After the first product, they’re so happy about us for the quality of the game we produced and for the respecting of the scheduling that the reinforcement of our relationship was natural; then we made (and currently we’re making) several web games for them obtaining always very good results.
About Pixar … well … the dream of every artist on the planet earth is to work with them in some way … and we did! It happened that an email labeled @pixar.com arrived to our mail server and there was a party! Moreover, we had the possibility to speak with them in phone conference to discuss about design and it was great! Unforgettable!
– Tell us about Rail Rush.
Rail Rush is our baby or better, our first-born!
It is our first smartphone game and it was born the 12th of September 2012, on the AppStore; in addition to the iOS version, we released at the same time the Android version and the web one. It was a tough work, mainly because we dealt with the mobile world for the first time in our life and on all the devices (iOS and Android).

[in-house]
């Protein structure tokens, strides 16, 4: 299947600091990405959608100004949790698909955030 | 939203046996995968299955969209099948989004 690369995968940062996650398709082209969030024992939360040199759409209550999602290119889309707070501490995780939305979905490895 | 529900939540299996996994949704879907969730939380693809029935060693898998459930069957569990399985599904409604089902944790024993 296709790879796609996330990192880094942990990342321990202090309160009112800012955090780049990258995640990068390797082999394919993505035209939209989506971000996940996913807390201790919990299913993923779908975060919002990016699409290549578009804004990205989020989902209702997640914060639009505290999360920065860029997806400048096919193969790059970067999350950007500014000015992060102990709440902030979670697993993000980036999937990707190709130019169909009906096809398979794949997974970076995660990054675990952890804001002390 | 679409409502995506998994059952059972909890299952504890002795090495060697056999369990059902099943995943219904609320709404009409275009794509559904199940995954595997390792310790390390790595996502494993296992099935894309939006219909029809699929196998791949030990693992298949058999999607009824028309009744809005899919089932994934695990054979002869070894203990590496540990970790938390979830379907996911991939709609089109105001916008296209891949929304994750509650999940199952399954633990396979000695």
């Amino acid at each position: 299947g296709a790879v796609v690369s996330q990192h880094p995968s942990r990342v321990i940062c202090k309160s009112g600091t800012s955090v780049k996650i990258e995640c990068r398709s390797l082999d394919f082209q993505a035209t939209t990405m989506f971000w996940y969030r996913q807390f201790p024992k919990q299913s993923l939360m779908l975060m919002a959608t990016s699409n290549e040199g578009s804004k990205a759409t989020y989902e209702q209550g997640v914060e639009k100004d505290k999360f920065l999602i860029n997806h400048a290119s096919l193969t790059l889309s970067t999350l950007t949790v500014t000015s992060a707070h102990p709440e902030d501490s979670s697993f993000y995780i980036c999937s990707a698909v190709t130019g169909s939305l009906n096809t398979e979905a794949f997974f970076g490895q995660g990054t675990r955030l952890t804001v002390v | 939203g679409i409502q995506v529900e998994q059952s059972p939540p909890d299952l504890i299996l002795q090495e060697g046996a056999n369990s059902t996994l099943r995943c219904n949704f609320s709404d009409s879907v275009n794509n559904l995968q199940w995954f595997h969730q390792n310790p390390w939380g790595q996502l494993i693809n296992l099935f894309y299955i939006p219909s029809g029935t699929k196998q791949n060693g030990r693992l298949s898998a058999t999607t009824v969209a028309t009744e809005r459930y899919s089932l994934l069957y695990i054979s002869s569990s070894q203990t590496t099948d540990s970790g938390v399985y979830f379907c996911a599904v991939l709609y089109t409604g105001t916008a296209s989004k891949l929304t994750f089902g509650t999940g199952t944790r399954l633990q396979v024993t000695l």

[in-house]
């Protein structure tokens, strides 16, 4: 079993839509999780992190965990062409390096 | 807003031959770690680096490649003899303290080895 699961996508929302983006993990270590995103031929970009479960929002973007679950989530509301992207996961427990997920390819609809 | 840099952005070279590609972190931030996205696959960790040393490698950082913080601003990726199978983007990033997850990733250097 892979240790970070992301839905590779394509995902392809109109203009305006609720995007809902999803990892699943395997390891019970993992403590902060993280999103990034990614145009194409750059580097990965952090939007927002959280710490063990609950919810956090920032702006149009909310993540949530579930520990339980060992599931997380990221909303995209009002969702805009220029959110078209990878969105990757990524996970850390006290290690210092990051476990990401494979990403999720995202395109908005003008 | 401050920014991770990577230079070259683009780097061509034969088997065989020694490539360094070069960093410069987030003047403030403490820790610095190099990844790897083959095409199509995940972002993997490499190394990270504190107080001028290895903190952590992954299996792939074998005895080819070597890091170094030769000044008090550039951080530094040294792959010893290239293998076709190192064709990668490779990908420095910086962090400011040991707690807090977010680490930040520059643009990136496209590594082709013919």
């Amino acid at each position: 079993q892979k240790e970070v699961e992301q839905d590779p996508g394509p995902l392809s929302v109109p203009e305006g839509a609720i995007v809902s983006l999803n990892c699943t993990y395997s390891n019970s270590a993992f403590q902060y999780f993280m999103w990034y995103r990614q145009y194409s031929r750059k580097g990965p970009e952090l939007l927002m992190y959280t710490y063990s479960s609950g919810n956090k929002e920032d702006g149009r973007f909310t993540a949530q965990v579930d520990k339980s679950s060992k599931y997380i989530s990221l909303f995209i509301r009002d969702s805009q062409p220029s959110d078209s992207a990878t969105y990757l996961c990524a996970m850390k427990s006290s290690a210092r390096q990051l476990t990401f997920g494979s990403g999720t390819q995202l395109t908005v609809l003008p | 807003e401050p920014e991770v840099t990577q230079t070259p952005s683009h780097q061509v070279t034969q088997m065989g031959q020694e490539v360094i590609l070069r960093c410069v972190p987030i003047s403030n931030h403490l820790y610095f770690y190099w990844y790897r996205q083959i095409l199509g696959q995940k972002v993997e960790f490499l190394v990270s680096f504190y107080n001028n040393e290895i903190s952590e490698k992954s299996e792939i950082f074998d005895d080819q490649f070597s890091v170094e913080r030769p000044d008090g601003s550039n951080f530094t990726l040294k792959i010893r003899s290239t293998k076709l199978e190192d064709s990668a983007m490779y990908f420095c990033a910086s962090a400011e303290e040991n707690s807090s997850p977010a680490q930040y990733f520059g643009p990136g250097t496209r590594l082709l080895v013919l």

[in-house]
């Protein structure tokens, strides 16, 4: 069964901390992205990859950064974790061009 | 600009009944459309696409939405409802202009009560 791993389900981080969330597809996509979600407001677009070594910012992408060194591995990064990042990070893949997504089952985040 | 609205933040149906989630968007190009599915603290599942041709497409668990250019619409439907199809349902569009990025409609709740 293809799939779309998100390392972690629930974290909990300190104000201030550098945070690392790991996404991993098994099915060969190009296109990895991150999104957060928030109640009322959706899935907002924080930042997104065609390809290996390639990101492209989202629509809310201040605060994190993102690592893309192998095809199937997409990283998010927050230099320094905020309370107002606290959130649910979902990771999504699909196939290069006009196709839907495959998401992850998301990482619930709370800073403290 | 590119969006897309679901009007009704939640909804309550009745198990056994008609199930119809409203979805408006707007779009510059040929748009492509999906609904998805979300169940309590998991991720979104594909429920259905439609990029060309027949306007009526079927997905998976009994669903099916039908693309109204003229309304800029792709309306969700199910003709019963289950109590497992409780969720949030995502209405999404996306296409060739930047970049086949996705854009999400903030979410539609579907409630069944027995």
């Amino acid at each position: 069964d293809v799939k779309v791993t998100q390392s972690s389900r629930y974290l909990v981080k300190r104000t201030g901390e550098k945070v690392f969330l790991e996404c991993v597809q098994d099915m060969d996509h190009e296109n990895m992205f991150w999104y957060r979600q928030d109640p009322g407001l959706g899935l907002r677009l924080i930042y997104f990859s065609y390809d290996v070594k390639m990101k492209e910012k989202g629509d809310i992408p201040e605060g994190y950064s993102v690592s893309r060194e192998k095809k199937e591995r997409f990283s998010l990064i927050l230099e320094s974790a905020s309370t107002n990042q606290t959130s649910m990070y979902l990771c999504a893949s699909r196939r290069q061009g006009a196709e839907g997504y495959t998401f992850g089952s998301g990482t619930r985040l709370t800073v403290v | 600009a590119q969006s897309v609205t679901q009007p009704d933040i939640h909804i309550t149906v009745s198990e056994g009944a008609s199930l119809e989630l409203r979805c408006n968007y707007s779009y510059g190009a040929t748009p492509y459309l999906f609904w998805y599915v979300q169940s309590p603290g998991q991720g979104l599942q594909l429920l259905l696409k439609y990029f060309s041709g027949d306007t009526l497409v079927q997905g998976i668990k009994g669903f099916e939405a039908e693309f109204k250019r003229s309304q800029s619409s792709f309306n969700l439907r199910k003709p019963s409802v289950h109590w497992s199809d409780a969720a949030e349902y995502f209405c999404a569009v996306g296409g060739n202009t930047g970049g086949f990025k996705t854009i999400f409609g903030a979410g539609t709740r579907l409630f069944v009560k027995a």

To make a mobile game is a tough task because the game never dies and your judges are the players of all the world, from east to west. That’s why we already did several updates and we’re currently planning the next ones now.
– What was the greatest obstacle you faced while making this game? What are you most proud of about the game?
As I said before, our great obstacle was technological matter; it was our first game we had to face a lot of problems with the code, optimization of 3D assets and interfaces; moreover, from a design point of view, it was a stressful journey always fighting against what we would liked to add in the game and what time and costs allowed us.
We’re really proud about the reviews! People liked and currently like it and our rating is almost 5 stars, even if we have thousands of reviews. I think we successfully accomplished our main purpose: make the game fast to play and easy to enjoy. This is Rail Rush.
– During your career, you advanced from character animator to creative director. How did this change affect your work in video games?